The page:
The tax return filing season is always busy and, as a result, taxpayers may be more susceptible to scam or phishing emails purporting to be from HMRC, i.e. where they have recently submitted a return. HMRC’s warning includes the following sound advice points:
“Never let yourself be rushed. If someone contacts you saying they’re from HMRC, wanting you to urgently transfer money or give personal information, be on your guard.
HMRC will also never ring up threatening arrest. Only criminals do that.
Scams come in many forms. Some threaten immediate arrest for tax evasion, others offer a tax rebate. Contacts like these should set alarm bells ringing, so if you are in any doubt whether the email, phone call or text is genuine, you can check the ‘HMRC scams’ advice on GOV.UK and find out how to report them to us.”
Suspicious emails can be forwarded to firstname.lastname@example.org and texts to 60599.
Taxpayers who have not yet filed their returns for 2020/21 will need to do so by 30 December if they want to have any liability included in their tax code. If this date is missed, the liability will need to be paid in full by 31 January 2022, or a payment plan agreed with HMRC by that date.
The old low value import VAT threshold of €22 was abolished in June 2021. All exports (which now include sales of goods to the EU) are subject to VAT. Where the total value of the shipment doesn’t exceed €150, the seller can opt to charge VAT at the point of sale in order to avoid the customer needing to pay import VAT in their member state, which can lead to delays.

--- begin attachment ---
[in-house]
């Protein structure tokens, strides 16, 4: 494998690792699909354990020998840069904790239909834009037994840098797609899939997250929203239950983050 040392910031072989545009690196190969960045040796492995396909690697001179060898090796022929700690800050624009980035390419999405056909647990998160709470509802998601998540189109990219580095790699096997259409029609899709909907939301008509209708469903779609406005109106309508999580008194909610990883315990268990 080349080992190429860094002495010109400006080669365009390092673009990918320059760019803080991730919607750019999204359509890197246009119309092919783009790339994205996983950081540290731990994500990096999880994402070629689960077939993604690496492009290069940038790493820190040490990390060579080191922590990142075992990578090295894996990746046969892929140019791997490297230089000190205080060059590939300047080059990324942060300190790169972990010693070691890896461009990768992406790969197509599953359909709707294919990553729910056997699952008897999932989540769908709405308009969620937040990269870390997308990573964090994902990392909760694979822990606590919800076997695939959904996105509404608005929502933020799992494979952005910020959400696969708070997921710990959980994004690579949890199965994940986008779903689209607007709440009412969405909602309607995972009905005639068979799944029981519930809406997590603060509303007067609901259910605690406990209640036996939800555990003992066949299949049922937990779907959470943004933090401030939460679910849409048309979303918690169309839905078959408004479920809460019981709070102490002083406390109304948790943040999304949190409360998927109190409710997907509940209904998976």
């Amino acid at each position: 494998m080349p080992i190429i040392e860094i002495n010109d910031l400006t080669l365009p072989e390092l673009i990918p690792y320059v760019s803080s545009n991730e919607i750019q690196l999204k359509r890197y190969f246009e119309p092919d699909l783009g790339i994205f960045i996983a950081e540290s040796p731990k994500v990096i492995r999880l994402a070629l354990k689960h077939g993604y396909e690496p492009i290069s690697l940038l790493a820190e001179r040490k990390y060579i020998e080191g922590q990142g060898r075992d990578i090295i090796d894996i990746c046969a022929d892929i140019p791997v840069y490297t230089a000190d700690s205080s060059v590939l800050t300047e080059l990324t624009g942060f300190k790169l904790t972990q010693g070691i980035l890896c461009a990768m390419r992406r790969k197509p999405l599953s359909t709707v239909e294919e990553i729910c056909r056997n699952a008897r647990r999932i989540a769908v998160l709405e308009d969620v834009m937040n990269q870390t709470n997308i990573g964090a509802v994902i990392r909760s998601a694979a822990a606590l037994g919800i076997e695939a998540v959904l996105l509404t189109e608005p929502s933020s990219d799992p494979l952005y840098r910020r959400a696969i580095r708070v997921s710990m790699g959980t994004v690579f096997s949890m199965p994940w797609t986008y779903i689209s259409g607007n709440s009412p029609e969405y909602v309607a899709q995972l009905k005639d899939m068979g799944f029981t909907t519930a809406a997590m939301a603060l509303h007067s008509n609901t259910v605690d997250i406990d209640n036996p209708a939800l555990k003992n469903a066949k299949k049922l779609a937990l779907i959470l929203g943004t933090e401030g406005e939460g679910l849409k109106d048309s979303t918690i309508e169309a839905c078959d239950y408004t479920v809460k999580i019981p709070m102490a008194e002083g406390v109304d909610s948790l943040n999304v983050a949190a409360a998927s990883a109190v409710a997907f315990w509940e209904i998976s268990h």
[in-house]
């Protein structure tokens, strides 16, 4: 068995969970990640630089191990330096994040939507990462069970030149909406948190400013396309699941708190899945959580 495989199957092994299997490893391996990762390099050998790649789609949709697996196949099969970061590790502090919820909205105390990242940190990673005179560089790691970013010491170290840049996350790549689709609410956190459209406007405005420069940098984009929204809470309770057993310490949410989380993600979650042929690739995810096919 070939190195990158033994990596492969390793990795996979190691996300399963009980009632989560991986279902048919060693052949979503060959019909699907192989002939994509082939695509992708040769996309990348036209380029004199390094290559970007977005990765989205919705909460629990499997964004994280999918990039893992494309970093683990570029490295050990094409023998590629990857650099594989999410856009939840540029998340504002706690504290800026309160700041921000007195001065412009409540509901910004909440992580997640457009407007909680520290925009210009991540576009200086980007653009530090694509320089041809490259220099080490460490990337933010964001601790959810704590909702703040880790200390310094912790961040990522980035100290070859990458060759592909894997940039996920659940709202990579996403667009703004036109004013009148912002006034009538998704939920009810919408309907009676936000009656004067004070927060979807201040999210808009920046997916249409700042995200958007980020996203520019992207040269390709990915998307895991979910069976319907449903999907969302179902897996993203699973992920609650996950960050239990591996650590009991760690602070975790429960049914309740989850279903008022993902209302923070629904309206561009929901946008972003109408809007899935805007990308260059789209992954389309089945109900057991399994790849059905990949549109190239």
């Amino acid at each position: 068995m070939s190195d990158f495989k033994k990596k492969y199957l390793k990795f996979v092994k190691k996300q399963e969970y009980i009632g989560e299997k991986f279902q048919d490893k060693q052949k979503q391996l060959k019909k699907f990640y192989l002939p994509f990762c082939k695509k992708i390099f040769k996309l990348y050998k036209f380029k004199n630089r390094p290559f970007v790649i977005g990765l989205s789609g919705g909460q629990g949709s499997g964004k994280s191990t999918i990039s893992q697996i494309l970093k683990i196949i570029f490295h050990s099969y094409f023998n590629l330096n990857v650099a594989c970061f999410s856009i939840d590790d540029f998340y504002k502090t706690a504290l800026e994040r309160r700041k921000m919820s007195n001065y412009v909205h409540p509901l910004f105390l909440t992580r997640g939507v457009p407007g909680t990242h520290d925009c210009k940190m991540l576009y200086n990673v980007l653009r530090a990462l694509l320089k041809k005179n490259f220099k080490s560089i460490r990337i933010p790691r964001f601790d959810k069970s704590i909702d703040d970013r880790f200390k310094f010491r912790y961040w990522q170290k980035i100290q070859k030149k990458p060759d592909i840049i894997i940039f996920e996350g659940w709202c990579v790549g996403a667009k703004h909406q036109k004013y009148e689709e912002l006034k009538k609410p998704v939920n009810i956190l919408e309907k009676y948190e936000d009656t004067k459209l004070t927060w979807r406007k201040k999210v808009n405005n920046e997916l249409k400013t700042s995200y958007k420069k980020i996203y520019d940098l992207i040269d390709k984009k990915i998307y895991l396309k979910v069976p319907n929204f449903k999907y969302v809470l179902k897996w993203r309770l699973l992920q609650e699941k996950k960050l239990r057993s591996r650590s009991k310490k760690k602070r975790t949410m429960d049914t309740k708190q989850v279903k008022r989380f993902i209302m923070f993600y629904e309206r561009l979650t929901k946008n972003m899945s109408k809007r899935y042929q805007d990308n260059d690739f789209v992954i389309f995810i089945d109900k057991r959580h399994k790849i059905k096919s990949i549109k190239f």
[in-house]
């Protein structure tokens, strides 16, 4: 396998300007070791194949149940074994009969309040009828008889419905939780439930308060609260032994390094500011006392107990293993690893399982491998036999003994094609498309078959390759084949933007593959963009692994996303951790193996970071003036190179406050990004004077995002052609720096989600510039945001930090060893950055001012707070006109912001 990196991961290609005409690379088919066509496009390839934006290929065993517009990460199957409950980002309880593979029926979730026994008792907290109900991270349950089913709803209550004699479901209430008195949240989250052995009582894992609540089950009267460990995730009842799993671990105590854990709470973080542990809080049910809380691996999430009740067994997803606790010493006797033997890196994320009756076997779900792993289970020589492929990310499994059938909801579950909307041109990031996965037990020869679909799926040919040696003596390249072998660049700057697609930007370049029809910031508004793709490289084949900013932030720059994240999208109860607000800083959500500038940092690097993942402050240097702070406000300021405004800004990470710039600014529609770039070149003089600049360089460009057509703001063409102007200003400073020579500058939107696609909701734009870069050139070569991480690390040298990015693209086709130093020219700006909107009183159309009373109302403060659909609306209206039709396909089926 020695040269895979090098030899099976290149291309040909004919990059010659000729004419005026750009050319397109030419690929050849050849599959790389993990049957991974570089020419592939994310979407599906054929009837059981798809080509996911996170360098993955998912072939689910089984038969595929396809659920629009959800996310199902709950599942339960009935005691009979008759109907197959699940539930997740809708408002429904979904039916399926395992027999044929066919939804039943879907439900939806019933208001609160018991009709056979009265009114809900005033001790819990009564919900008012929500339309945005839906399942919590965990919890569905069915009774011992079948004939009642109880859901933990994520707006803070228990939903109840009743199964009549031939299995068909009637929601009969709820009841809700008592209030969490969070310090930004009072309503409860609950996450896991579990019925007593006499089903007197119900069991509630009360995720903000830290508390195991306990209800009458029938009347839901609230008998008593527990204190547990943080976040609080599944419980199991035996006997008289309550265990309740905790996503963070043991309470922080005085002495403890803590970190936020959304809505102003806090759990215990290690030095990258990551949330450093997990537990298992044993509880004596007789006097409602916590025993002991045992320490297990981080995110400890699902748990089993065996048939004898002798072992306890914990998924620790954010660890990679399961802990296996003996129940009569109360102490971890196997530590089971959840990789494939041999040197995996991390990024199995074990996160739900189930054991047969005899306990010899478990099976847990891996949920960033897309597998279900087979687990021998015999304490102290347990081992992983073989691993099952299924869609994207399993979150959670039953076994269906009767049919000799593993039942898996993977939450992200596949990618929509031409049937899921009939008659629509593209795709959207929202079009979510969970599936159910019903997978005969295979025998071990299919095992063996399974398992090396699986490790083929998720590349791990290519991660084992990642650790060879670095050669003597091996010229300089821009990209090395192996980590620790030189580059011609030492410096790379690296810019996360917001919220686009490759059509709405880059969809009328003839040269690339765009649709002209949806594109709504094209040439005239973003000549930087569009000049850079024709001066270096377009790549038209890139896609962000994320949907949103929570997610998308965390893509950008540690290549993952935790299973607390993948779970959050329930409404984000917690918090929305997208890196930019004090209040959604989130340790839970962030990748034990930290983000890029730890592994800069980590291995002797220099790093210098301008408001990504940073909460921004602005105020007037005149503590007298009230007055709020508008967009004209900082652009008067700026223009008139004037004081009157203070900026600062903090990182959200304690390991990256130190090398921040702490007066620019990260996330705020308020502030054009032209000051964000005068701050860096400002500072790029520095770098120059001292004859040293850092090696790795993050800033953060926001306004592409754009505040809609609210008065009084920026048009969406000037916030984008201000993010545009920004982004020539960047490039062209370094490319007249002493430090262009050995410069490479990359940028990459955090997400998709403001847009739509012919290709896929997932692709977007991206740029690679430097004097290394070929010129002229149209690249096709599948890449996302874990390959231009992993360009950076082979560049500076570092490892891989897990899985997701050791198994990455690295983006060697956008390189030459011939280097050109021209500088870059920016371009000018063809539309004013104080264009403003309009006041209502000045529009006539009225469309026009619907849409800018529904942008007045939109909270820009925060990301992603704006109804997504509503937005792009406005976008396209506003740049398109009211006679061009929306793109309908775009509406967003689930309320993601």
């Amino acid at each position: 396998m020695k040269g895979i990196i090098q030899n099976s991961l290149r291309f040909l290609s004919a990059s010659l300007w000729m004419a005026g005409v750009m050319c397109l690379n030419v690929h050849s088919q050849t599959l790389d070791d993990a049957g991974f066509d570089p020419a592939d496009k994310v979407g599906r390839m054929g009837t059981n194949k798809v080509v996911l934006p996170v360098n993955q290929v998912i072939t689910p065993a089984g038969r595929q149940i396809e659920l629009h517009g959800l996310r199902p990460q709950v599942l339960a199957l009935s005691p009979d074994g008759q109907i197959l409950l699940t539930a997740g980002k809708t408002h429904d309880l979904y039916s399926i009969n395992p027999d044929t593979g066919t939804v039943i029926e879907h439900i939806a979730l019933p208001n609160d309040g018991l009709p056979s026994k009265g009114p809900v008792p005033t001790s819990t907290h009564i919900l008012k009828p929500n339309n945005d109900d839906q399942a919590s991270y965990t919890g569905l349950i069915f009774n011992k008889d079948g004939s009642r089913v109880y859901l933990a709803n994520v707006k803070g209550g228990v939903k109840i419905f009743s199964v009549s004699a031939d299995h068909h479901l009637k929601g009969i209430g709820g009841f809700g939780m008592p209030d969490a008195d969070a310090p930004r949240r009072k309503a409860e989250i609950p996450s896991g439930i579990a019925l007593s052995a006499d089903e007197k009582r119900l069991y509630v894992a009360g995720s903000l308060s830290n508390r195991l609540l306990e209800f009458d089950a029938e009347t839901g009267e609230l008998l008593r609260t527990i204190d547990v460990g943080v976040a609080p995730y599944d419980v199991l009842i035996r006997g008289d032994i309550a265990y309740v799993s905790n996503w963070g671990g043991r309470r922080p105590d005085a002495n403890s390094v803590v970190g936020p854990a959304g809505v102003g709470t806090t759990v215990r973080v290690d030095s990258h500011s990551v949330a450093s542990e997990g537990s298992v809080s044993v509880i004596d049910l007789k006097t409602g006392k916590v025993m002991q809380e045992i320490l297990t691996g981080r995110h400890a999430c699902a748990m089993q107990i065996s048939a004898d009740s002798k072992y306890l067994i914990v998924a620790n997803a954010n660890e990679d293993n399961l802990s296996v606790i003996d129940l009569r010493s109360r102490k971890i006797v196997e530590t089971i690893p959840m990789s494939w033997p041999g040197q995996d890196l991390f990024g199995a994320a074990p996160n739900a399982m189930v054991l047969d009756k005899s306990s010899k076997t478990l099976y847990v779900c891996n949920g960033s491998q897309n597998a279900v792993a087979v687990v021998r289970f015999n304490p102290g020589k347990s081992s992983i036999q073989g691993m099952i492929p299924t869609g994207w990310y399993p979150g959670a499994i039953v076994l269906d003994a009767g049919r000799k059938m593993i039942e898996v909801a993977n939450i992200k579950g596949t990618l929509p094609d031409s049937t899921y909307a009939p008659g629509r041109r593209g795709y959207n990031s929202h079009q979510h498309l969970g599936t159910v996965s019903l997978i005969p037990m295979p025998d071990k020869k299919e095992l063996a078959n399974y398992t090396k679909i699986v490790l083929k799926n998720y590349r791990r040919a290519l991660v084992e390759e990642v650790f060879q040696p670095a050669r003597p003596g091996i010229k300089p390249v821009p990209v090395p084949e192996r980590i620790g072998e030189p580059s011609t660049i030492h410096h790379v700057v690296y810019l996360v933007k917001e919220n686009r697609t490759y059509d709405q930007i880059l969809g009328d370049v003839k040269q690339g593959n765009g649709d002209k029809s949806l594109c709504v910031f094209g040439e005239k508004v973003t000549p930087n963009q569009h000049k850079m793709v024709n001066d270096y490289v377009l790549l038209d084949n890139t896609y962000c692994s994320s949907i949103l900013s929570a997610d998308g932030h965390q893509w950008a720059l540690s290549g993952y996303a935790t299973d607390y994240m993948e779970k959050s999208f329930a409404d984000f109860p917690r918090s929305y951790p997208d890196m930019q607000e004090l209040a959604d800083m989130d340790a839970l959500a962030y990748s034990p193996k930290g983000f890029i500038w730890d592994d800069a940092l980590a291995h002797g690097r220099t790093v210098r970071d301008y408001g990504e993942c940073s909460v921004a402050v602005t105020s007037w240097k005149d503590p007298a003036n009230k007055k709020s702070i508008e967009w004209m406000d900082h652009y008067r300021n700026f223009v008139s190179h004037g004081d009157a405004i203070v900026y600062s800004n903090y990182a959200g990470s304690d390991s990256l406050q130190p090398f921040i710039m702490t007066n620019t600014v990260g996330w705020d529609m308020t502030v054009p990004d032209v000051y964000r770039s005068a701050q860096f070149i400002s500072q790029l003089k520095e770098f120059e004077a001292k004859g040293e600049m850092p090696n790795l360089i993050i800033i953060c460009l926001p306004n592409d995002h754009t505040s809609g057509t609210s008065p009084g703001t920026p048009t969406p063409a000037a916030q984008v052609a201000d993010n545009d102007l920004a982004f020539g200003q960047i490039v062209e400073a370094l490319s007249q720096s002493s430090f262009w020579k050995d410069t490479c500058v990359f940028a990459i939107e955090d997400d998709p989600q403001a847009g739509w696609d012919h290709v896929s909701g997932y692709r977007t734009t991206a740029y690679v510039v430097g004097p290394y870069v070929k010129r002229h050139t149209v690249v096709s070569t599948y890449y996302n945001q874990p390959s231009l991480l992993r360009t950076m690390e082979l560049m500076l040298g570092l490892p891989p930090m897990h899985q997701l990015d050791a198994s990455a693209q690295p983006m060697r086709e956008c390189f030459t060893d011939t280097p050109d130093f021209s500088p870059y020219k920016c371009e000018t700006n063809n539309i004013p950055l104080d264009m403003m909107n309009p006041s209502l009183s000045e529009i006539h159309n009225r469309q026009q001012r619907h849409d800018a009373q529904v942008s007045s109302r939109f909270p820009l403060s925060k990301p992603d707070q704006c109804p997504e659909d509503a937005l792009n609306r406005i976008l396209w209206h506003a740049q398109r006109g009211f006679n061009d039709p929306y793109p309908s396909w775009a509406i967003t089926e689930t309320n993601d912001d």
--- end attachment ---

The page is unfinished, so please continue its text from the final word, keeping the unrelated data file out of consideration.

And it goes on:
The new Import One-Stop-Shop (IOSS) can be used for these sales, which can simplify reporting. If a business registers for the IOSS, it will account for VAT on a monthly return in the country it chooses to register for the scheme in. This means the business can benefit from a single VAT registration to trade with all 27 EU member states for low-value sales. This avoids the need to either have customers deal with import VAT, or have multiple VAT registrations.
Upon registration, an IOSS registration number will be issued. This will need to be used for all eligible shipments, and the invoice should also be used as evidence that the shipment does not exceed the €150 limit. HMRC must also be informed of the registration and IOSS number.